Fatal Accident Inquiries

Such an inquiry should be progressed expeditiously and efficiently. We will prioritise applications for Fatal Accident Inquiries and help you with them if needed. To do this, we need you and your client’s assistance.

Tell your client about the availability of civil legal aid and begin the process as soon as possible so that the application is ready to be submitted after the First Notice is received.

At the preliminary hearing, the sheriff will expect to hear from you about the progress that has been made with regard to applying for civil legal aid and on occasion from us. Remind your client of the need to provide all necessary financial information

FAI cases where multiple family members applying for legal aid

If more than one member of a family is applying for legal aid you need to explain why this is necessary. This applies to all FAI’s including deaths in custody where you know that requests for such representation will be made.

FAIs for deaths in prison or police custody

Statutory test: probable cause

Probable cause is established if your client falls within the category of ‘persons entitled to be represented’, at the Fatal Accident Inquiry, as a relative of the deceased or as a potential defender.

Statutory test: reasonableness

If your client is the relative of a person who died in prison or police custody we will look favourably on the application (subject to there not being more than one request from a family member).  It is appropriate for relatives to have their own independent representation at the inquiry to determine the facts.

All other Fatal Accident Inquiries

Statutory test: probable cause

We consider that probable cause can be established if your client falls within the category of persons entitled to be notified of a Fatal Accident.

Statutory test: reasonableness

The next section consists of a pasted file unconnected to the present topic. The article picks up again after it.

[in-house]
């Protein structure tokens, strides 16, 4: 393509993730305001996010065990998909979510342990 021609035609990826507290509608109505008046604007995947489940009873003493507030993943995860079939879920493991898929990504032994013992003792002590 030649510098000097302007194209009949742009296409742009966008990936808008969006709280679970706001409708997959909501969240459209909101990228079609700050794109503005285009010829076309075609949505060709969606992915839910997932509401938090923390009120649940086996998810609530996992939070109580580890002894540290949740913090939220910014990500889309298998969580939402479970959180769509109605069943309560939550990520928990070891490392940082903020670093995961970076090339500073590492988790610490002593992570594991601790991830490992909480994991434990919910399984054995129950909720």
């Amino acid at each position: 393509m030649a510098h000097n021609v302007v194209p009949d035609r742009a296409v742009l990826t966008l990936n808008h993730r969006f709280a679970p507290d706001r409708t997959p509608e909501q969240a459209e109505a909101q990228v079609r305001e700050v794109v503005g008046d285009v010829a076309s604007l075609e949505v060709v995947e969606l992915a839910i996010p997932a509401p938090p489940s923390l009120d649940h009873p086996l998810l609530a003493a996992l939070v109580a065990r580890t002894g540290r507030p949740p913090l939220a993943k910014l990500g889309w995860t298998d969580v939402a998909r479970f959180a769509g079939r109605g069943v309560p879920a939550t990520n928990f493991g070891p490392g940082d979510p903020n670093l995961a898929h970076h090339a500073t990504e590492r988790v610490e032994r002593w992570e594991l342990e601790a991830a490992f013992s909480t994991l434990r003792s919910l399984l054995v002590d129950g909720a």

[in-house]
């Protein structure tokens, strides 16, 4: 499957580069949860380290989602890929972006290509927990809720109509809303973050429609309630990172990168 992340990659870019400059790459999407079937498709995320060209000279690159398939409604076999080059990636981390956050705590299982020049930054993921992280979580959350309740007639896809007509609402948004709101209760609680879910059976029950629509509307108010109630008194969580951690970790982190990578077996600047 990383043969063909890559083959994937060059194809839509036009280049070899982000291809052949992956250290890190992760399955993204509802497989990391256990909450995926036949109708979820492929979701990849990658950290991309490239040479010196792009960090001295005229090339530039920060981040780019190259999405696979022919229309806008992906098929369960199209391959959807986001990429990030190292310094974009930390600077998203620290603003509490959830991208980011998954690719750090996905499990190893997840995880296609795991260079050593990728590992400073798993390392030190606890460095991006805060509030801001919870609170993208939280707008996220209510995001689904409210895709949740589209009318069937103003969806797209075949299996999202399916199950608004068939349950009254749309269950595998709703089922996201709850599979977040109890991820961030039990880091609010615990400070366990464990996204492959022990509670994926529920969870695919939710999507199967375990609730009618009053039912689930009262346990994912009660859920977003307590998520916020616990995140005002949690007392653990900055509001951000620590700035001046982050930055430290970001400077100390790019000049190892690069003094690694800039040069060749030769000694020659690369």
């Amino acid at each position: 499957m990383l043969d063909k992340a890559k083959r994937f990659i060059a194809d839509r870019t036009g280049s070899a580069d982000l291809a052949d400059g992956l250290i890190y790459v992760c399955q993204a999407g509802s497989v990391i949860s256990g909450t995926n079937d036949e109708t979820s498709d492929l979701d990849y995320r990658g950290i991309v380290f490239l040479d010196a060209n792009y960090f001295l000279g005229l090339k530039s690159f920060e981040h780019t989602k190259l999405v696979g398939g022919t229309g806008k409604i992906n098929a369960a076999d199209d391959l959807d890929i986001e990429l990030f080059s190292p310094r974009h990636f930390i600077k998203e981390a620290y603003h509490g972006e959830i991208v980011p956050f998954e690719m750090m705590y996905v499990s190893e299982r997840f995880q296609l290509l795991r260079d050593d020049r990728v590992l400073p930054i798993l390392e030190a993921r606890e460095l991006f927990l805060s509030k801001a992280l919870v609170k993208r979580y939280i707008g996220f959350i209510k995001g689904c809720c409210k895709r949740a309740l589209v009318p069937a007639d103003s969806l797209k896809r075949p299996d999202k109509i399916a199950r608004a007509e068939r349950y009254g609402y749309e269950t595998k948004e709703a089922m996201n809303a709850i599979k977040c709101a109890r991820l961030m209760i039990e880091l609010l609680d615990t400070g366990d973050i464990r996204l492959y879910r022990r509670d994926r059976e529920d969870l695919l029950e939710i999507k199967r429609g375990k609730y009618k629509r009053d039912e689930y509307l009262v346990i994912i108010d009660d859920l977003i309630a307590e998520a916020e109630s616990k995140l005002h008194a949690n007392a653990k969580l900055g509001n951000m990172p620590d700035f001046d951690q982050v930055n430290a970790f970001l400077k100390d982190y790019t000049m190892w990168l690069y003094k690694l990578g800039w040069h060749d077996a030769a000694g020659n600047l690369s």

To allow us to assess whether the test of reasonableness is met you should tell us:

  • Why you think your client needs separate legal representation at the inquiry, in addition to the role of the Crown
  • Any potential areas of dispute with the Crown in relation to the approach taken to the inquiry or the evidence to be led
  • Any areas of concern in relation to any other party involved in the inquiry that might result in the need for representation
  • Any areas of inquiry your client wants to pursue which will not be addressed by the Crown or should be pursued in a different way
  • Why you consider these different areas of inquiry are appropriate and reasonable to be taken forward at the inquiry
  • Any other relevant factors

In some cases, we may need to see copies of the correspondence you have had with the Crown or, through you, request that specific points are clarified by them.

We will not consider the test of reasonableness to be met where your client is seeking representation to identify and gather information that might support a reparation claim.

You should provide information focussed on issues such as whether your client requires representation to protect their legal position against self-incrimination or avoiding any further proceedings.

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